Lorretta Jones wants to warn South Surrey pet owners after her five-year-old golden retriever unexpectedly died Thursday from apparently eating a toxic substance.
Jones was walking Maverick through Alderwood Park in South Surrey Thursday at approximately 8 a.m., nothing seemed out of the ordinary, she told Peace Arch News the next day.
By 6 p.m., after eating a meal and playing in Jones’ fenced-yard with a 12-week old puppy, Maverick started to show signs of distress.
“It was so rapid, my dog was lethargic when I got home from work at 8:30 p.m. I had to literally drag him out of the cage to get him to stand up. He was panting really bad, and starting to foam at the mouth – drooling a lot,” she said.
Maverick was supervised in the backyard, and Jones didn’t notice the dog eat anything unusual on their morning walk.
“You know how they like to sniff around, it’s hard to say.”
Jones called Peace Arch Veterinary Hospital and was in the clinic by about 9 p.m.
“The vet said it was something that was highly toxic,” she said.
The dog was euthanized that night by approximately 11:30 p.m., she said.
Dr. Vikram Virk, the veterinarian who received the dog, told PAN there is a “high possibility” that the dog was poisoned, but he was unable to identify the toxic substance.
“The dog was in really good condition and healthy overall,” he said. “A young dog in good body condition. He was running and playing until 6 p.m.”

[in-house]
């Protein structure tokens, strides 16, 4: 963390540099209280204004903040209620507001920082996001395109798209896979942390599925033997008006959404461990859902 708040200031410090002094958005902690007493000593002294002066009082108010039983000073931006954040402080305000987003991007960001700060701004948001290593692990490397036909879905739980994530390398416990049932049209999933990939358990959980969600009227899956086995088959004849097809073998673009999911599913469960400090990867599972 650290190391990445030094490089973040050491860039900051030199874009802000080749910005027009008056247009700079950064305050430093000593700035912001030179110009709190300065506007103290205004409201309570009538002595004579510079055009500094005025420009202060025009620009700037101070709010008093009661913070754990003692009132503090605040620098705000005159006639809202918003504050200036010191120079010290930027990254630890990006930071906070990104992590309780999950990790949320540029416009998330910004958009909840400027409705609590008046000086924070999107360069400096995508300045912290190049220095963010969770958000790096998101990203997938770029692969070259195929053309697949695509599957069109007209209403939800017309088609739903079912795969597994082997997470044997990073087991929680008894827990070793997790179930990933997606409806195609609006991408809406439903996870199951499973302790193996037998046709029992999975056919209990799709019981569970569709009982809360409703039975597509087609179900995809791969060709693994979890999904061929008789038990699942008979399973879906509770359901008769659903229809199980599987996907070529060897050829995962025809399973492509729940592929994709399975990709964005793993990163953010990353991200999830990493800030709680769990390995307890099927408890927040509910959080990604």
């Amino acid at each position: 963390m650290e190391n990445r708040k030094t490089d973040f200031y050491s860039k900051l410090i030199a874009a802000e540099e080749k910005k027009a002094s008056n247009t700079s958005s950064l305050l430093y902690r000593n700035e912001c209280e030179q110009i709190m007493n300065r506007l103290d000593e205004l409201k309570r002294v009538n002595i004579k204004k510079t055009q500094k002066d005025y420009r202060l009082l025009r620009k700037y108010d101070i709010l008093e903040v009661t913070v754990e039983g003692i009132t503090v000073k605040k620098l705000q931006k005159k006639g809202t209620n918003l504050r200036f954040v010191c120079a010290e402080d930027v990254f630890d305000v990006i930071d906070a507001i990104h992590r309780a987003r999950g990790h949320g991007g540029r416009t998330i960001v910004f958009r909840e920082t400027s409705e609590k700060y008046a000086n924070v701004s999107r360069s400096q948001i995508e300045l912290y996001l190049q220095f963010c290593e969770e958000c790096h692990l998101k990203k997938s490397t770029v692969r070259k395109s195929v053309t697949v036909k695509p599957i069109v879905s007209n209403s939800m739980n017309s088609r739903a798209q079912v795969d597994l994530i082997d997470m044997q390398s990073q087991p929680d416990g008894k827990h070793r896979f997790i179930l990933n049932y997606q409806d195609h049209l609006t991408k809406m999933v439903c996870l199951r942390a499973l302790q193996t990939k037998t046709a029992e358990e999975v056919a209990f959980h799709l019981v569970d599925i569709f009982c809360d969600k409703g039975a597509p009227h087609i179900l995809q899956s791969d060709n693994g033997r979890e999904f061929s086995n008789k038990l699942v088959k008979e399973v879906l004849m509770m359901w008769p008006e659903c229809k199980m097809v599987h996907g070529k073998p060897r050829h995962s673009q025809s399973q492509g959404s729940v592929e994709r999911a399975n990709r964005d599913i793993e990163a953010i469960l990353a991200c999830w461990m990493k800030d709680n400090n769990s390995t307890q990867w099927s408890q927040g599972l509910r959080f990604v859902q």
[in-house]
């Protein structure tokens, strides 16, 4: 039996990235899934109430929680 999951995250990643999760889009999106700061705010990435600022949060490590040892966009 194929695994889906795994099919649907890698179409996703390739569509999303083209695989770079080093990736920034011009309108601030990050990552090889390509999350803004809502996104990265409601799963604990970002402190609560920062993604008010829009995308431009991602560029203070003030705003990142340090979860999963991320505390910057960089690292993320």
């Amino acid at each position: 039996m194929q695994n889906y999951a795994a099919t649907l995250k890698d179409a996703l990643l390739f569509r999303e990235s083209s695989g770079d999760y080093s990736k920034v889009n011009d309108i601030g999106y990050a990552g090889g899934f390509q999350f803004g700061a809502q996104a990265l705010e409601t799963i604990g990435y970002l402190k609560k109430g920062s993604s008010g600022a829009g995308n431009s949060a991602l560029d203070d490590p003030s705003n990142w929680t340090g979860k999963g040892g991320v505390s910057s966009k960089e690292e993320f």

Virk said the clinic couldn’t find anything unusual through an X-ray or inspection.
“We were surprised that he went down so suddenly. There was no wound that we could see, there is no chronic problem that led to this,” he said, noting it was the first time in four years that an animal had died, due to suspected poisoning, in his clinic.
Virk said that when Maverick arrived at the clinic, he was looking upwards and didn’t appear to know what was going on.
“He was sort of drugged up. He was high on something, from there we thought that there was a high possibility of toxicity.”
Virk said he wanted to refer the dog to a critical care specialty clinic in Vancouver “but he never gave us that much time.”
A toxicity test can be expensive and inconclusive, Virk said, noting the animal will not be tested.
Virk said the South Surrey clinic often sees animal that become sick after ingesting marijuana, however, that was not the case with Maverick.
“They never pass away from (marijuana), they get better with the fluids and every hour they get better and better. With him, it went sharp downhill, it was another type of lethargia as well. We have seen many toxicity cases, but they’ve all gotten better.”